Banks in the country have began charging almost 100 percent increase in tariffs for maintenance of personal and corporate current accounts as well as other charges, Business Finder understands.
The financial intermediaries say the increases have become necessary because of rising cost of operations and increase in taxes.
Even though some banks are yet to implement new charges, most of them have adjusted their tariffs upwards in consonance with rising business costs.
This paper’s checks revealed that some banks which used to charge GH¢5 for maintenance of personal current accounts are now charging GH¢15 per month, and those which use to charge GH¢20 for corporate current accounts are now going for about GH¢45 per month. These charges exclude others such as cheque clearing and printing of account statements.
Depending on the number of transactions for the month the charges could go up as high as GH¢300.
The banks that effected the biggest increment are mainly in the tier one and tier two categories. However, some tier three and tier four banks have also adjusted their tariffs up significantly.
According to the pwc 2014 Banking Survey, Eobank Ghana, GCB, Stanchart, Stanbic, Barclays, Zenith and Fidelity Bank made up of the tier one category while the tier two banks are UBA, ADB, CAL, UT, uniBank and NIB.
Other banks have also consolidated all their charges including monthly account maintenance, account statements, cheque clearing, interbank transfers among others. This means that irrespective of the number of transactions a client does within a month, the same charges apply.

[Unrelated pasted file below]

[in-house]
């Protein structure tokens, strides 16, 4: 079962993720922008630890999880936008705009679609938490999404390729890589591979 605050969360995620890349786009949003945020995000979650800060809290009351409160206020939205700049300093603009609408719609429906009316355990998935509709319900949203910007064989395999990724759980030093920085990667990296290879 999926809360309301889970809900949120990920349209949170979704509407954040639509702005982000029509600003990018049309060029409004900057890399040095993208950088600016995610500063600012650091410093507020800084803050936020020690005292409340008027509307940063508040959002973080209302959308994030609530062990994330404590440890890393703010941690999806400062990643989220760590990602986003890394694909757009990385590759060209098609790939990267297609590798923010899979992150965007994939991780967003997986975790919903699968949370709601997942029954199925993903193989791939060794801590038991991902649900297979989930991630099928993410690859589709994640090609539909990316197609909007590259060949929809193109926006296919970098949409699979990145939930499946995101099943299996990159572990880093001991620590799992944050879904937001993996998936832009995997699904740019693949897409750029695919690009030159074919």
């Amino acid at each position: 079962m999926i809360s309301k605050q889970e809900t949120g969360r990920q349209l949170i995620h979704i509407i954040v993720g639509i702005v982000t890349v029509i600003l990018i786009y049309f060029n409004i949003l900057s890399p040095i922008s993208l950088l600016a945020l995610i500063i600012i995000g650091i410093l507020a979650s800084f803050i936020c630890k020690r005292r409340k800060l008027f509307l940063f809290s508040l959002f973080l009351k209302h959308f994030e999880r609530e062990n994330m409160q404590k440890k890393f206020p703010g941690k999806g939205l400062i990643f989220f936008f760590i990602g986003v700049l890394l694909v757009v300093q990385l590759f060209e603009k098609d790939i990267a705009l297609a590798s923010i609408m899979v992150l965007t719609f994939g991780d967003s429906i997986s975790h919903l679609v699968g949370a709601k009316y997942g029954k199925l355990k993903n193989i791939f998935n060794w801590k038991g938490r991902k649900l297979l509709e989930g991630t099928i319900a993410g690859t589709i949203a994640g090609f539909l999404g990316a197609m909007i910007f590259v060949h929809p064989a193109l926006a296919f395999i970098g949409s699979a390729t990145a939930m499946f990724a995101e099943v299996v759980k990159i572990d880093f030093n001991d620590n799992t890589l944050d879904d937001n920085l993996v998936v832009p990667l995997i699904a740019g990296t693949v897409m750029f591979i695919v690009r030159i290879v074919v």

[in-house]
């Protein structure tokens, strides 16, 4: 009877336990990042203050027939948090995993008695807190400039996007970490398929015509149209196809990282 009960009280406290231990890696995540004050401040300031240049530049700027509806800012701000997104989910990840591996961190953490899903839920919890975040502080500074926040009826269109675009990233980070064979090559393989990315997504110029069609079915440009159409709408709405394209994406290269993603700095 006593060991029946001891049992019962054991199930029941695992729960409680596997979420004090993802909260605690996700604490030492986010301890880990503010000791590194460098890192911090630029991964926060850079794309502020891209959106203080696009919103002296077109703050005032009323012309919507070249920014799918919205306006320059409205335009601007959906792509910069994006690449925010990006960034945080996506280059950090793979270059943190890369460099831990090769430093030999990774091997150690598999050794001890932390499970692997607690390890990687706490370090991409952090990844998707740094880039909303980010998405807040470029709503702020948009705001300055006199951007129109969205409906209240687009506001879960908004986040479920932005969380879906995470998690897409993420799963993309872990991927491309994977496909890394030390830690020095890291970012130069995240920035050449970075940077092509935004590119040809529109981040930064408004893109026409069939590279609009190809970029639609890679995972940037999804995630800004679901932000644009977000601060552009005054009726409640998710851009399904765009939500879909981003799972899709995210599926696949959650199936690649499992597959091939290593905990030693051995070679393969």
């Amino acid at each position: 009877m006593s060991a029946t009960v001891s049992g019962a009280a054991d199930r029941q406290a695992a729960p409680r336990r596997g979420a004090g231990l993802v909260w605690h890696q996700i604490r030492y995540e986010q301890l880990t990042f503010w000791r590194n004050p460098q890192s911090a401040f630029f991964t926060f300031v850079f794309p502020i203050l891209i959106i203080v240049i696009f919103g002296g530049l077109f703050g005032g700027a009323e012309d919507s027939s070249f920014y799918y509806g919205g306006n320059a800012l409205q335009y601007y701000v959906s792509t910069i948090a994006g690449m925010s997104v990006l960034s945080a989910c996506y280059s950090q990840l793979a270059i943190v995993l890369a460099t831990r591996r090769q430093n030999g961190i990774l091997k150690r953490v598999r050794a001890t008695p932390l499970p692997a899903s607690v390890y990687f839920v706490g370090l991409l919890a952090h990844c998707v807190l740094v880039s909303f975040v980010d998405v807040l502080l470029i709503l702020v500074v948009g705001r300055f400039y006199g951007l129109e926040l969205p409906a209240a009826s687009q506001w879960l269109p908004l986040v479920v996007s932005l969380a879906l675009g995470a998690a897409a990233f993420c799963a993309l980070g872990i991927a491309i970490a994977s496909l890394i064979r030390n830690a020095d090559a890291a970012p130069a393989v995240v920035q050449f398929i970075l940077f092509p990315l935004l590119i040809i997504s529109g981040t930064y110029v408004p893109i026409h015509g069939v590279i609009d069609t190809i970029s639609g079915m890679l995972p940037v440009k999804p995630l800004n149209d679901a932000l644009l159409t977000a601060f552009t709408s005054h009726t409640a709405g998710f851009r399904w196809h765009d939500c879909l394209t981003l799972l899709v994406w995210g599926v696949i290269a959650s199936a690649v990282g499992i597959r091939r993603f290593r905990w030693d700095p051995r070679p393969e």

In this regard, banks that used to charge GH¢5 for personal current account are now charging about GH¢20 whilst those charging GH¢50 for corporate current account are now charging about GH¢250 per month.
This however excludes cheque book charges and other levies.
Charges for loan processing and facility fees have also been adjusted upwards slightly to make way for increasing cost of capital.
Importantly, banks see fees and commissions as very critical in their overall operating income.
For savings accounts, the average interest paid on it is about 7.0 percent while some banks pay as less as 4 percent interest.
With regard to time deposits, some banks pay as less as 10 percent for one month tenor, 12 percent for 60 days, 14 percent for 91 days and 16 percent for 182-days. Others also pay as high as 13 percent for one month tenor, 15 percent for 60 days, 18 percent for 91 days and 20 percent for 182-days.
For loans, average lending rate is about 28 percent despite some base rates being quoted under 20 percent.
According to the 2015 Financial Stability Report, banks made GH¢1.08 billion from fees and commissions alone, about 22.0 percent growth over the previous year.
Interest income constituted 51.5 percent of total income in December 2015 compared with 45.5 percent in December 2014.
Investment income share of 29.3 percent of total income in December 2015 was marginally above the 29.2 percent recorded in December 2014.
However, the share of income from fees and commission declined to 11.6 percent in December 2015 from 12.8 percent in December 2014.
Source: The Finder
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